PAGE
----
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Cute critter alert: U counts penguins by satellite; surveys Serengeti via webcam

Three researchers at the University of Minnesota's Polar Geospatial Center are among a team that has just completed a first-ever census of emperor penguins based on satellite images.

Warning: MinnPost, Your Humble Blogger and the University of Minnesota researchers whose work is about to be featured are not responsible for the hours Learning Curve’s readers are about to lose enjoying the following cute critter pictures and/or sending them to friends.

Three researchers at the University of Minnesota’s Polar Geospatial Center are among a team that has just completed a first-ever census of emperor penguins based on satellite images. There’s widespread fear the Antarctic penguins might be, ahem, canaries in the global warming crisis, but scientists can’t measure the impact of climate or other environmental changes without a baseline of their numbers.

There’s a fascinating story about the project on the U of M’s website; do try to read at least a little about the project before you get lost in the photos and video taken by Michelle LaRue, a research fellow at the center and graduate student in the Conservation Biology Program.

Webcams in the Serengeti

If you don’t get fired for spending the rest of your day watching the waddling, you might also want to check out a U of M project involving webcams in Africa. Craig Packer, a world-renowned authority on lion behavior and Distinguished McKnight University Professor in the College of Biological Sciences, last fall asked people to step up and provide small donations to help fund his research.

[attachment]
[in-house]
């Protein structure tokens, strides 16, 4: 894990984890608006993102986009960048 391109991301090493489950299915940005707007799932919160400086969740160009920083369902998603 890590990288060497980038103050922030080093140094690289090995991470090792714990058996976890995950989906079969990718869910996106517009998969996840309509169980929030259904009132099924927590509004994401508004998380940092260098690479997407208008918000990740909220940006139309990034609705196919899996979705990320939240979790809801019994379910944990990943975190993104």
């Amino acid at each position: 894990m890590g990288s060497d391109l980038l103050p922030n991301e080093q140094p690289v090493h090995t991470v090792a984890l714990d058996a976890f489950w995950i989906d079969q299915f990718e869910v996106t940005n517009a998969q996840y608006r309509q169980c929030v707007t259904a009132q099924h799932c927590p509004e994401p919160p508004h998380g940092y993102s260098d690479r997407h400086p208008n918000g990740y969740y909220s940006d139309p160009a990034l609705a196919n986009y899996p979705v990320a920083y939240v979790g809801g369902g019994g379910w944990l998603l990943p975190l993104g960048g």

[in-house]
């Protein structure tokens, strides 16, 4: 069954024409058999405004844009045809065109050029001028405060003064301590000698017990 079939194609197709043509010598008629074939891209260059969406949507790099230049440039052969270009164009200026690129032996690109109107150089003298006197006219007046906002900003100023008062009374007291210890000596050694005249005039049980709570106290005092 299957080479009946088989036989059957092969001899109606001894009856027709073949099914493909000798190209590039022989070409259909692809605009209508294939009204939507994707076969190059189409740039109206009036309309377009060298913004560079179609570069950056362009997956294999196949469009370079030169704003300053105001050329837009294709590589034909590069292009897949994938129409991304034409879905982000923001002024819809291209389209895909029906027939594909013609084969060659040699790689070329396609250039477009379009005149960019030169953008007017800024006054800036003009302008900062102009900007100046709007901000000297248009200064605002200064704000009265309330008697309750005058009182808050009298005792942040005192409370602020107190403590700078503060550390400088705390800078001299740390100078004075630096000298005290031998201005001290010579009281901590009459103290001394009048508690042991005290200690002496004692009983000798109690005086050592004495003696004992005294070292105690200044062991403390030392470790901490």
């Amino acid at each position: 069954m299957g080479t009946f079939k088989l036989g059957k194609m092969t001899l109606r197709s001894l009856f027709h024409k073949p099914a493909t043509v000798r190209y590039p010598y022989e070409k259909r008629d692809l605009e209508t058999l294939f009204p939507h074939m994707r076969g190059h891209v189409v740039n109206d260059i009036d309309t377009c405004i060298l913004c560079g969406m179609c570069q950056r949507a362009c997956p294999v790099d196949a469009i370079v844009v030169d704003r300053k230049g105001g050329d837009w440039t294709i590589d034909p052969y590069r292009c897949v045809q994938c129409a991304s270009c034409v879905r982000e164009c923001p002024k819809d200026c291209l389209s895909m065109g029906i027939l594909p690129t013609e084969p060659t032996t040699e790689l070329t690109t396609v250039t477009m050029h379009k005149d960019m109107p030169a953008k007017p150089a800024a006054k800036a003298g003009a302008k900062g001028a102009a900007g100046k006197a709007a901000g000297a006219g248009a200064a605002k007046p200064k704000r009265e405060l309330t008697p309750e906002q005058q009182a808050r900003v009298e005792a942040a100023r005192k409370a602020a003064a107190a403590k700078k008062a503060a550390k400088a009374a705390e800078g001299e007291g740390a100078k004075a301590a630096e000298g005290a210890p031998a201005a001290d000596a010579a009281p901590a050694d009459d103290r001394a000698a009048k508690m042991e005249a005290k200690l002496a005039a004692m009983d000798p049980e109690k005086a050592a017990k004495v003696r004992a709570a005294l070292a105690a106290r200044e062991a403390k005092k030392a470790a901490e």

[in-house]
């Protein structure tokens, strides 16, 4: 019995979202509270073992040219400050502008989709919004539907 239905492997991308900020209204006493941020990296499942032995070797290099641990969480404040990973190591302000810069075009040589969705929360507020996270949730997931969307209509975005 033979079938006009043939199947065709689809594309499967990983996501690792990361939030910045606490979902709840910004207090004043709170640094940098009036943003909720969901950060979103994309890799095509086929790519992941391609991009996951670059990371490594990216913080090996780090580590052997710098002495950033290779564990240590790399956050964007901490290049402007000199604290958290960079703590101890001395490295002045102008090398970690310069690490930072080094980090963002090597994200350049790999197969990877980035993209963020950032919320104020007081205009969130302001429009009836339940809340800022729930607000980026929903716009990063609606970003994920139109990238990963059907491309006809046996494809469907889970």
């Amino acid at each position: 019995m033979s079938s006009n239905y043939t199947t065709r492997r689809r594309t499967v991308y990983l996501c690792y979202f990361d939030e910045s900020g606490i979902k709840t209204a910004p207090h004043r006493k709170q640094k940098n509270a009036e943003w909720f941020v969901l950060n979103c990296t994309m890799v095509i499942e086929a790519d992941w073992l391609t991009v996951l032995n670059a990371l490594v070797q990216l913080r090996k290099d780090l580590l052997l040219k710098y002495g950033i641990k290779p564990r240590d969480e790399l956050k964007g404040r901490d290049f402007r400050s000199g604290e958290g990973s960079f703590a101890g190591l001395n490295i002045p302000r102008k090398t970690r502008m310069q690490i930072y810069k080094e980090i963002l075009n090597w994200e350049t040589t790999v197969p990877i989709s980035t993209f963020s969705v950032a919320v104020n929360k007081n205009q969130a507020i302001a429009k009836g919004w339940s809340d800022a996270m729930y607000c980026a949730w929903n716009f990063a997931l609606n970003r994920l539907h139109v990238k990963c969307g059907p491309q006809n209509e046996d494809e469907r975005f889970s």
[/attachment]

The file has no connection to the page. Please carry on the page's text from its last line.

Packer’s team “placed approximately 200 heat-and-motion-activated cameras over a 1,000-square-mile grid of the Serengeti in order to capture very detailed images of how predatory mammals co-exist within their habitat,” according to a news release describing the effort.

The cameras take millions of images, which the scientists ferry home on flash drives. For $14,000, they could gain nearly instant access to the footage. Anyone who donates $10 or more can have real-time access to a database of the webcams’ work; larger donations net prizes ranging from lion Beanie Babies to the right to name a cub.

As of Wednesday, when I tore myself away from the wildebeest, cheetahs, penguins and other viral Internet phenoms, Serengeti Live had raised just $5,085, so there are still plenty of sponsorships available.

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